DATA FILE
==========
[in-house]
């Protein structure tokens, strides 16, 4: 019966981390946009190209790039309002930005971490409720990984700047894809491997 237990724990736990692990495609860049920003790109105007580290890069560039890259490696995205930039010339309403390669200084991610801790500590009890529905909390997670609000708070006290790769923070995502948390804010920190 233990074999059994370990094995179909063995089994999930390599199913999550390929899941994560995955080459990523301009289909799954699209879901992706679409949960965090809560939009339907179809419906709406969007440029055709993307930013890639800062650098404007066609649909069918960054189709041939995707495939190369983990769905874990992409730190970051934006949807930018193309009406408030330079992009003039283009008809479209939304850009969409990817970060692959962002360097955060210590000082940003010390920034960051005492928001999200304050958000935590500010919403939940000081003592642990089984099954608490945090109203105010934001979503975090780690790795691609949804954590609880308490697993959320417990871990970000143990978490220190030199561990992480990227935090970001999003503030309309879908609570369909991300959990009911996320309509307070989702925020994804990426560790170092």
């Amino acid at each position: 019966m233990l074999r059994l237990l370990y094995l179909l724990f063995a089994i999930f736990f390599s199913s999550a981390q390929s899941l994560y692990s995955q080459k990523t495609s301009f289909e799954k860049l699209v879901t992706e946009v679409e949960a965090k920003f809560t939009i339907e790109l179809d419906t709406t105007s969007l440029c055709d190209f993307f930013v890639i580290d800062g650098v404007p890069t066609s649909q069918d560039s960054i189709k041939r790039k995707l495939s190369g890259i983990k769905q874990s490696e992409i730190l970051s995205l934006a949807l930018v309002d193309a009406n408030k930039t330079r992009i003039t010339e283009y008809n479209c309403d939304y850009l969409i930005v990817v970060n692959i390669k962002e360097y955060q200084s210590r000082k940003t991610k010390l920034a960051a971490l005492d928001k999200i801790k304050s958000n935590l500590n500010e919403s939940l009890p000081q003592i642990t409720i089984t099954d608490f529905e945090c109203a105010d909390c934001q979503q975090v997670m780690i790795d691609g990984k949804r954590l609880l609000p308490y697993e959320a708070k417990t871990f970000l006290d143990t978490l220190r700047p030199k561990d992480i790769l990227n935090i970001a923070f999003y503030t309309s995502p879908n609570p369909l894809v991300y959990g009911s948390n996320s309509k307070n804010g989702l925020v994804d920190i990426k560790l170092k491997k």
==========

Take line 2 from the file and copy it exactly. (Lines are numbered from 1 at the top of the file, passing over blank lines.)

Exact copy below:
């Protein structure tokens, strides 16, 4: 019966981390946009190209790039309002930005971490409720990984700047894809491997 237990724990736990692990495609860049920003790109105007580290890069560039890259490696995205930039010339309403390669200084991610801790500590009890529905909390997670609000708070006290790769923070995502948390804010920190 233990074999059994370990094995179909063995089994999930390599199913999550390929899941994560995955080459990523301009289909799954699209879901992706679409949960965090809560939009339907179809419906709406969007440029055709993307930013890639800062650098404007066609649909069918960054189709041939995707495939190369983990769905874990992409730190970051934006949807930018193309009406408030330079992009003039283009008809479209939304850009969409990817970060692959962002360097955060210590000082940003010390920034960051005492928001999200304050958000935590500010919403939940000081003592642990089984099954608490945090109203105010934001979503975090780690790795691609949804954590609880308490697993959320417990871990970000143990978490220190030199561990992480990227935090970001999003503030309309879908609570369909991300959990009911996320309509307070989702925020994804990426560790170092």